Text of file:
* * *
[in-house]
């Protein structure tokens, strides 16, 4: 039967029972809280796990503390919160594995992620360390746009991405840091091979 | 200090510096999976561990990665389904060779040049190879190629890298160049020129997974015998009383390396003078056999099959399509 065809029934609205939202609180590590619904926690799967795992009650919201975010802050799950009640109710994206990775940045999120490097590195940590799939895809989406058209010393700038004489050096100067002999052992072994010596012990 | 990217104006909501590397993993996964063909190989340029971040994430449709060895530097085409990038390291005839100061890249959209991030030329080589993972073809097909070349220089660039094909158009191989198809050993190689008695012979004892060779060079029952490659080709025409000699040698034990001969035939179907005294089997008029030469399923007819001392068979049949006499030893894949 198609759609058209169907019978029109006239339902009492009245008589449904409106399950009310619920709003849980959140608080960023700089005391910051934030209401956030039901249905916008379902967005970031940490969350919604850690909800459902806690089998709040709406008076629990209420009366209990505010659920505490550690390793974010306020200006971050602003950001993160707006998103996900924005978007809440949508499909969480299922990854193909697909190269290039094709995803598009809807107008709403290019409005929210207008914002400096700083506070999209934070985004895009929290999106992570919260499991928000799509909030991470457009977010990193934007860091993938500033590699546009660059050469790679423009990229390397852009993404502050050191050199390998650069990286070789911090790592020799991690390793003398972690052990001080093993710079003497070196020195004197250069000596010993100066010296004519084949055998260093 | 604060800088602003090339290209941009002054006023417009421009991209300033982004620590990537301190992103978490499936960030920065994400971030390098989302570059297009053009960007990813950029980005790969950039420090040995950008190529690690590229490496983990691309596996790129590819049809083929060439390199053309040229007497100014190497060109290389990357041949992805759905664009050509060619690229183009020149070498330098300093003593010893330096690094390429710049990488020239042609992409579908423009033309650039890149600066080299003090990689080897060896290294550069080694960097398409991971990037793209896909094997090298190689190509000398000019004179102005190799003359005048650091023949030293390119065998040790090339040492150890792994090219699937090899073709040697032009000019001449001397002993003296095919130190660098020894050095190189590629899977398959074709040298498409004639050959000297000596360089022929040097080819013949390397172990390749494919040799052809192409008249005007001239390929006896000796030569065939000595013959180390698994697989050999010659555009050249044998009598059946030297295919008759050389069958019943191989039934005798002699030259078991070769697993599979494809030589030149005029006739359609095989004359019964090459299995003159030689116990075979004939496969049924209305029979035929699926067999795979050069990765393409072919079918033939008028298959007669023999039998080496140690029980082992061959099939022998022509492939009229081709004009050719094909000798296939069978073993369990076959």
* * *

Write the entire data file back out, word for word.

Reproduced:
[in-house]
């Protein structure tokens, strides 16, 4: 039967029972809280796990503390919160594995992620360390746009991405840091091979 | 200090510096999976561990990665389904060779040049190879190629890298160049020129997974015998009383390396003078056999099959399509 065809029934609205939202609180590590619904926690799967795992009650919201975010802050799950009640109710994206990775940045999120490097590195940590799939895809989406058209010393700038004489050096100067002999052992072994010596012990 | 990217104006909501590397993993996964063909190989340029971040994430449709060895530097085409990038390291005839100061890249959209991030030329080589993972073809097909070349220089660039094909158009191989198809050993190689008695012979004892060779060079029952490659080709025409000699040698034990001969035939179907005294089997008029030469399923007819001392068979049949006499030893894949 198609759609058209169907019978029109006239339902009492009245008589449904409106399950009310619920709003849980959140608080960023700089005391910051934030209401956030039901249905916008379902967005970031940490969350919604850690909800459902806690089998709040709406008076629990209420009366209990505010659920505490550690390793974010306020200006971050602003950001993160707006998103996900924005978007809440949508499909969480299922990854193909697909190269290039094709995803598009809807107008709403290019409005929210207008914002400096700083506070999209934070985004895009929290999106992570919260499991928000799509909030991470457009977010990193934007860091993938500033590699546009660059050469790679423009990229390397852009993404502050050191050199390998650069990286070789911090790592020799991690390793003398972690052990001080093993710079003497070196020195004197250069000596010993100066010296004519084949055998260093 | 604060800088602003090339290209941009002054006023417009421009991209300033982004620590990537301190992103978490499936960030920065994400971030390098989302570059297009053009960007990813950029980005790969950039420090040995950008190529690690590229490496983990691309596996790129590819049809083929060439390199053309040229007497100014190497060109290389990357041949992805759905664009050509060619690229183009020149070498330098300093003593010893330096690094390429710049990488020239042609992409579908423009033309650039890149600066080299003090990689080897060896290294550069080694960097398409991971990037793209896909094997090298190689190509000398000019004179102005190799003359005048650091023949030293390119065998040790090339040492150890792994090219699937090899073709040697032009000019001449001397002993003296095919130190660098020894050095190189590629899977398959074709040298498409004639050959000297000596360089022929040097080819013949390397172990390749494919040799052809192409008249005007001239390929006896000796030569065939000595013959180390698994697989050999010659555009050249044998009598059946030297295919008759050389069958019943191989039934005798002699030259078991070769697993599979494809030589030149005029006739359609095989004359019964090459299995003159030689116990075979004939496969049924209305029979035929699926067999795979050069990765393409072919079918033939008028298959007669023999039998080496140690029980082992061959099939022998022509492939009229081709004009050719094909000798296939069978073993369990076959």